Giving Compass' Take:

• In light of the coronavirus, Peter Wagner and Emily Widra suggest five approaches to reducing the spread of viral pandemics in prisons. 

• How can we learn from the outbreak of the coronavirus to make adjustments in a variety of public health realms? What can you do to support adequate health policy in United States prisons?

• Learn more about the state of public health in the criminal justice system.

The United States incarcerates a greater share of its population than any other nation in the world, so it is urgent that policymakers think about how a viral pandemic would impact people in prisons, in jails, on probation, and on parole, and to take seriously the public health case for criminal justice reform.

Below, we offer five examples of common sense policies that could slow the spread of the virus. This is not an exhaustive list, but a first step for governors and other state-level leaders to engage today, to be followed by further much-needed changes tomorrow.

  1. Release medically fragile and older adults. Jails and prisons house large numbers of people with chronic illnesses and complex medical needs, who are more vulnerable to becoming seriously ill and requiring more medical care with COVID-19.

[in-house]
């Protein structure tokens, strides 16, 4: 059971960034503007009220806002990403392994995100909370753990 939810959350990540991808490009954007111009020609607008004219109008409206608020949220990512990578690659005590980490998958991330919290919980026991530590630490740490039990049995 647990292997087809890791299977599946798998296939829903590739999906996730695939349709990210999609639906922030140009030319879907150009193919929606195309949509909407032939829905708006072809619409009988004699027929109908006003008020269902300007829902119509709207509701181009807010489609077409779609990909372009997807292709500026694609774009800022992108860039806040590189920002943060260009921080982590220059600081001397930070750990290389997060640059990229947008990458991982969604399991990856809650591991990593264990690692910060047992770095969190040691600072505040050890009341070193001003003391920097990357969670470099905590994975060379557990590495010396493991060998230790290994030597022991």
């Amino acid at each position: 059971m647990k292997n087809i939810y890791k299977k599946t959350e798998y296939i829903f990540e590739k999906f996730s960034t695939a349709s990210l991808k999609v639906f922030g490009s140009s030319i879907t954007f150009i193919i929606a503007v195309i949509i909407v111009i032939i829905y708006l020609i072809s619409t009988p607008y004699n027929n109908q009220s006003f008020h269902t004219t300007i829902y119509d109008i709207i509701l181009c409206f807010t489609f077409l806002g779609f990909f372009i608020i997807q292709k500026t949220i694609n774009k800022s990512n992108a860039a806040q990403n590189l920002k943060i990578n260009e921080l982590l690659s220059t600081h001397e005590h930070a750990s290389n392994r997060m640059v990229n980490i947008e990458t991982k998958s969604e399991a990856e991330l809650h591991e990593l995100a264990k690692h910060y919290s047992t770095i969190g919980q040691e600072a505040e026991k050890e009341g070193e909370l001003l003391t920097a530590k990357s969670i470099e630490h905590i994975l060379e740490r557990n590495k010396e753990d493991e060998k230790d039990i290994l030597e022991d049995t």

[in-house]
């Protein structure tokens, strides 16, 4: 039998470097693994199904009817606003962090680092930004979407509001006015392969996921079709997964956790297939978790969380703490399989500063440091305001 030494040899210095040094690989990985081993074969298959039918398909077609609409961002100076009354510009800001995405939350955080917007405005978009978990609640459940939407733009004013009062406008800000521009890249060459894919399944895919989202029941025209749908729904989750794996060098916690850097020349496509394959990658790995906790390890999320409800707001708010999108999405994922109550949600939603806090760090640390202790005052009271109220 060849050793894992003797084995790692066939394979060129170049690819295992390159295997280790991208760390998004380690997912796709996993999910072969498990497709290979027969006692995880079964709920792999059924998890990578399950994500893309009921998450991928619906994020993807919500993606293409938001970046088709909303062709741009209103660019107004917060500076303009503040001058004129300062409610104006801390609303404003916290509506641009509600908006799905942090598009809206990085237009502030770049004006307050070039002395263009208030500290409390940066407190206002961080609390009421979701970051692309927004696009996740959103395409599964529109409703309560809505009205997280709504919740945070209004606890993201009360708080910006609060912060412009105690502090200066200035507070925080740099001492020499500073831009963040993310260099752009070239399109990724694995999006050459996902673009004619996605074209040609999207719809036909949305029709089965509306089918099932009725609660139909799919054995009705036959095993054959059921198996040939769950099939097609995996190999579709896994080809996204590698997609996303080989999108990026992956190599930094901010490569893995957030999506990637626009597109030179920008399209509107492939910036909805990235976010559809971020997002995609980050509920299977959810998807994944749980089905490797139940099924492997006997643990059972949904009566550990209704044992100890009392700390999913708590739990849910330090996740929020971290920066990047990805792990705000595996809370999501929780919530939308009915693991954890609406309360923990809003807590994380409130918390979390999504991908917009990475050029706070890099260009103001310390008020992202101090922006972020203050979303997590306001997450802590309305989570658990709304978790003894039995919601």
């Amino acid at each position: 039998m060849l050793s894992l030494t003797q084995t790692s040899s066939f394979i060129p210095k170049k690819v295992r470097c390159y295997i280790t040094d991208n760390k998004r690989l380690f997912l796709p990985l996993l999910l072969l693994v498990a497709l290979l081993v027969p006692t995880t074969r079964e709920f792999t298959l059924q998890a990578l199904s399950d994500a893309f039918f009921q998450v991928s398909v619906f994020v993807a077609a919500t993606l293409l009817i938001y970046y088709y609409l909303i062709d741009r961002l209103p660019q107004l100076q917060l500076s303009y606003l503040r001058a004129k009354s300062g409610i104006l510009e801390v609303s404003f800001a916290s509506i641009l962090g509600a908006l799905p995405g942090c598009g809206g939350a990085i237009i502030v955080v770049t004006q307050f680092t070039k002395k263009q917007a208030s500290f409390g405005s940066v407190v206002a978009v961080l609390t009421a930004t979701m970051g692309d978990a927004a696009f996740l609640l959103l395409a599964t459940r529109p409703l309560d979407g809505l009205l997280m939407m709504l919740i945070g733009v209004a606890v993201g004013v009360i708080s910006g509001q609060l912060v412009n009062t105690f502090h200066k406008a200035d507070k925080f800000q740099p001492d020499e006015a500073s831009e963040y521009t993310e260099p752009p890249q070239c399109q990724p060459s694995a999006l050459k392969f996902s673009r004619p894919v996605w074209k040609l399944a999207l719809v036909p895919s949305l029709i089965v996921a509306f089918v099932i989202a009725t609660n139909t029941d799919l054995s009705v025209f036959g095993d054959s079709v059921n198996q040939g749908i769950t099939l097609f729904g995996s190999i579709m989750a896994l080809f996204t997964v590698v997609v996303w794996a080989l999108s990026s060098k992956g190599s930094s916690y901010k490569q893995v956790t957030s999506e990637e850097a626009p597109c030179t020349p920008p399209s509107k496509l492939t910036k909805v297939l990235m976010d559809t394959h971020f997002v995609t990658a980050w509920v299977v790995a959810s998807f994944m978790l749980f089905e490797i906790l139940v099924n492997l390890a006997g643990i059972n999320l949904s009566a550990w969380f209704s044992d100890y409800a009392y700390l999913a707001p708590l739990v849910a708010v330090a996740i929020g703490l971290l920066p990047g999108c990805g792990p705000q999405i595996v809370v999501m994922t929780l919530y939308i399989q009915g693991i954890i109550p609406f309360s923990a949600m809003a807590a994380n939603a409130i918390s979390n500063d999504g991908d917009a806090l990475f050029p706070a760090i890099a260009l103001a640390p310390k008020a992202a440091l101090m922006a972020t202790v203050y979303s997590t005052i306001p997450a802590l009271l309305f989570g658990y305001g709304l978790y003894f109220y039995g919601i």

2. Stop charging medical co-pays in prison. Most prison systems have a short-sighted policy that discourages sick people from seeking care: charging the free-world equivalent of hundreds of dollars in copays to see a doctor.
  3. Lower jail admissions to reduce “jail churn.” About one-third of the people behind bars are in local jails, but because of the shorter length of stay in jails, more people churn through jails in a day than are admitted or released from state and federal prisons in 2 weeks.
  4. Reduce unnecessary parole and probation meetings. People deemed “low risk” should not be required to spend hours traveling to, traveling from, and waiting in administrative buildings for brief meetings with their parole or probation officers.
  5. Eliminate parole and probation revocations for technical violations. Reducing these unnecessary incarcerations would reduce the risk of transmitting a virus between the facilities and the community, and vice versa.

Read the full article about containing viral pandemics in prisons and jails by Peter Wagner and Emily Widra at Prison Policy Initiative.